Maronite Bishop A. Elias Zaidan of the Eparchy of Our Lady of Lebanon of Los Angeles, based in St. Louis, is calling for a day of prayer and fasting Saturday, Aug. 8, to pray for Lebanon and the people affected by a massive explosion in Beirut Aug. 4.
Bishop Zaidan said he issued the day of prayer in communion with Cardinal Bechara Rai, Patriarch of Antioch and All the East and the Synod of Maronite Bishops.
“I call for a day of prayer and fasting for the intention of the wounded Lebanon, the mission country. Please pray for the victims and their families, the wounded, all those who have suffered losses and most of all for peace to return to our beloved homeland,” Bishop Zaidan stated.
The explosion at the seaport in Beirut left destruction in the streets, neighborhoods and homes, with hundreds killed and thousands injured, Cardinal Rai reported in his letter appealing for aid. He stated that hospitals, places of worship, residences, public and private institutions, hotels, shopping malls and stores have been totally or partially destroyed, and it comes at a time when the country is in financial ruin.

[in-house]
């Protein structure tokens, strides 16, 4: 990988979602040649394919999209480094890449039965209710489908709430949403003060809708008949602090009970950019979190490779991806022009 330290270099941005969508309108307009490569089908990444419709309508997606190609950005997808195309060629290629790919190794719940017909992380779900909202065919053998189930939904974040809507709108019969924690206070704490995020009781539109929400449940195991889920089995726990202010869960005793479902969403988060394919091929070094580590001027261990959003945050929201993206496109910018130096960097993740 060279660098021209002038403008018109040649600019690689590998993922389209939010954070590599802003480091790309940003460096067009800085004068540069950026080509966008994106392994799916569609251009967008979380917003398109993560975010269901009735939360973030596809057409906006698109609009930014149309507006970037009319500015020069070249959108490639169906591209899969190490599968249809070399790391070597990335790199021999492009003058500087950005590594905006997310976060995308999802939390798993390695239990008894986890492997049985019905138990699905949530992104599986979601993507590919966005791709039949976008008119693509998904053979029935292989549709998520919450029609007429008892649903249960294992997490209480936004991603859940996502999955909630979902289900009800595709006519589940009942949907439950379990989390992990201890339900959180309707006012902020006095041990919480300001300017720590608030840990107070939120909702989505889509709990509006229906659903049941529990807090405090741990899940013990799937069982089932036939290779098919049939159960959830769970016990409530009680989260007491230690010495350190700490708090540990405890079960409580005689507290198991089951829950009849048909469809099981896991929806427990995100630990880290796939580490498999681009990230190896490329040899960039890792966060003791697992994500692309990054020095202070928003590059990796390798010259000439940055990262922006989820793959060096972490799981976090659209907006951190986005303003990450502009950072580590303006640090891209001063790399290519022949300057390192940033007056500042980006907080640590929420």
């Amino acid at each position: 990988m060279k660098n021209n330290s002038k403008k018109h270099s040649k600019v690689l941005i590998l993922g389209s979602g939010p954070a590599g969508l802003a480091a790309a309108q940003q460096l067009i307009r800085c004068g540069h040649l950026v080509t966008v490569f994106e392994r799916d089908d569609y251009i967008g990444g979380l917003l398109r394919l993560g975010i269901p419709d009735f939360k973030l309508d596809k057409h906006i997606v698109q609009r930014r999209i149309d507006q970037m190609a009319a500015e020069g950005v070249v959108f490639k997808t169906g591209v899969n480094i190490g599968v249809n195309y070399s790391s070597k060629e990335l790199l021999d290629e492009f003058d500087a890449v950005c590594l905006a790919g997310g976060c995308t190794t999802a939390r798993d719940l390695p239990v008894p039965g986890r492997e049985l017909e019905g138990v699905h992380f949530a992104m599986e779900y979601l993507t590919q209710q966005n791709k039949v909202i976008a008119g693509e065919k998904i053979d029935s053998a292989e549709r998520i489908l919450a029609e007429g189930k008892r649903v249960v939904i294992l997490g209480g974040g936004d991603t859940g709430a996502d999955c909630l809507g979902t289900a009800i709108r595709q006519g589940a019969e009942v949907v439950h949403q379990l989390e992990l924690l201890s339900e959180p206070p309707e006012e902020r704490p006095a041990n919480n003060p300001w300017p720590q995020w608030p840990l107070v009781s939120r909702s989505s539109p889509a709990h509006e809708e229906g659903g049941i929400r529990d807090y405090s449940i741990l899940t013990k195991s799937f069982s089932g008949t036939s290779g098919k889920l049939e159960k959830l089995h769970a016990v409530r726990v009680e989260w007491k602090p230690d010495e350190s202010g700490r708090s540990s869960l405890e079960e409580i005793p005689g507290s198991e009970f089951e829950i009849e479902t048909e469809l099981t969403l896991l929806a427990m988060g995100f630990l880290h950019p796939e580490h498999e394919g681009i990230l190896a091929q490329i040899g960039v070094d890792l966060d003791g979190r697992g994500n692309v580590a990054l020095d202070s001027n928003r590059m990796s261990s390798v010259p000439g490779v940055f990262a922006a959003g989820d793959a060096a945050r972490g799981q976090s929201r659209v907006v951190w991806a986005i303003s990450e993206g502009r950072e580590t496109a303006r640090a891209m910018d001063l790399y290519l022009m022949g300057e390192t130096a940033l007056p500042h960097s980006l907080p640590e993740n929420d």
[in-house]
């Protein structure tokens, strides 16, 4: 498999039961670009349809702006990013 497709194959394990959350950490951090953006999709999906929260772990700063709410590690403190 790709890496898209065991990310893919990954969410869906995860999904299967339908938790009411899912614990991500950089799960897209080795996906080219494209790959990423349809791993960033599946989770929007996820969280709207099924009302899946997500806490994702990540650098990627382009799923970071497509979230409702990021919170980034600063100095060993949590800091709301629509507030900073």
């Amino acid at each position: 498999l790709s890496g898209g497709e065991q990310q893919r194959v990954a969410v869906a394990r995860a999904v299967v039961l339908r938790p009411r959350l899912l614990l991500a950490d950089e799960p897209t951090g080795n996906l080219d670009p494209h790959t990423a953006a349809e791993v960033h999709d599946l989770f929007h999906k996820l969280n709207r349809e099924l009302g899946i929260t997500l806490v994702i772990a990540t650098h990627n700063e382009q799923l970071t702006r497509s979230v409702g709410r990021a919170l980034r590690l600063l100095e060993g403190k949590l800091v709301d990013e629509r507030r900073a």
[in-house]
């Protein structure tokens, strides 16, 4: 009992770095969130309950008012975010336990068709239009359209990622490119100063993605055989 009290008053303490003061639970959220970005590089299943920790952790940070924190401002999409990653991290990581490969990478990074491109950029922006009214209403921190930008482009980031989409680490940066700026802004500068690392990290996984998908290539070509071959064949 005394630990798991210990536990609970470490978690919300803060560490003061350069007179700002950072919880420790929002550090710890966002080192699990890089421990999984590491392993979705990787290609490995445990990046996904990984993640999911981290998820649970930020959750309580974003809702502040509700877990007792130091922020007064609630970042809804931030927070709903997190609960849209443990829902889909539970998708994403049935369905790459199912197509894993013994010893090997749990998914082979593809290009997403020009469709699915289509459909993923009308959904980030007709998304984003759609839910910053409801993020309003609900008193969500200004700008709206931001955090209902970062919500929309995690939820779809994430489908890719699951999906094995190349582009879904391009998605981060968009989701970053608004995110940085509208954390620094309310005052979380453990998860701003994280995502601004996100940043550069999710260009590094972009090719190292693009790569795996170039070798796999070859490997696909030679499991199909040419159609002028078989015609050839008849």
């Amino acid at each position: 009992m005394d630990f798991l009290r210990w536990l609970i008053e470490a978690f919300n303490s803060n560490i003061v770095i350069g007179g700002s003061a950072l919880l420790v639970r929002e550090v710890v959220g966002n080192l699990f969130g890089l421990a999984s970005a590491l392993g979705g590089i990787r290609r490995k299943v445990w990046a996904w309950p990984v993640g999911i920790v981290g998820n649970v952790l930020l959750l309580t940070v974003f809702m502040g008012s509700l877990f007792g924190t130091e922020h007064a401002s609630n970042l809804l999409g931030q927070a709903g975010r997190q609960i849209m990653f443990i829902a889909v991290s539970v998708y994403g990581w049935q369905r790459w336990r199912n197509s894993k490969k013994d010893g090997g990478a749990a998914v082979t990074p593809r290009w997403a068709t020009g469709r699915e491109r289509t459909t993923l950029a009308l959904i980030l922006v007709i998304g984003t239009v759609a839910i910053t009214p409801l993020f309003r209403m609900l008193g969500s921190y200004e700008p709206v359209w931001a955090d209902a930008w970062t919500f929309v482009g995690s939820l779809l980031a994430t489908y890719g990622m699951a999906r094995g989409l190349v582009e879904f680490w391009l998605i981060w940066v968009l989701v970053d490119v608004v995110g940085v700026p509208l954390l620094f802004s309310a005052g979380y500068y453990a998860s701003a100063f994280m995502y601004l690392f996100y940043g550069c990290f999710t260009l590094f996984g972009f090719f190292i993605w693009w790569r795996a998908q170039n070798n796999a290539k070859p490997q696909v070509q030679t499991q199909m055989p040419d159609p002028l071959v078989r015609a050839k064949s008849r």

Bishop Zaidan asked people to:
• Support Church organizations such as Caritas Lebanon at www.caritaslebanon.org
• Visit the eparchy website to make an online donation with the memo: charity/support Lebanon at www.eparchy.org/donate
Any donations will go to help the neediest in Lebanon, the homeland of Maronite Catholics. Lebanon already was struggling with other issues, and Bishop Zaidan had appealed to people to help in a letter on July 23. “Now, with the recent blast in Beirut, Lebanon needs our help more than ever, it is critical to lend our assistance,” he wrote, adding the need to “keep our brothers and sisters in your prayers.”
Maronite Catholics in St. Louis attend St. Raymond Maronite Cathedral Downtown or St. Elizabeth of Hungary Church in Crestwood. Father John Nahal is the pastor of St. Raymond and the parish partnership at St. Elizabeth, serving a greater community by continuing to offer Roman Catholic Latin Rite Masses along with Catholic Maronite Rite Masses in Crestwood.
The history of the Maronite Church is rooted in the Middle East. Throughout their history, Maronites have immigrated to other parts of the world. Their common language was Aramaic, the same language spoken by Jesus. Aramaic is still used by the Maronites in various hymns and parts of the Mass. Though with its own liturgical heritage, the rite is in full union with the Holy See and the pope.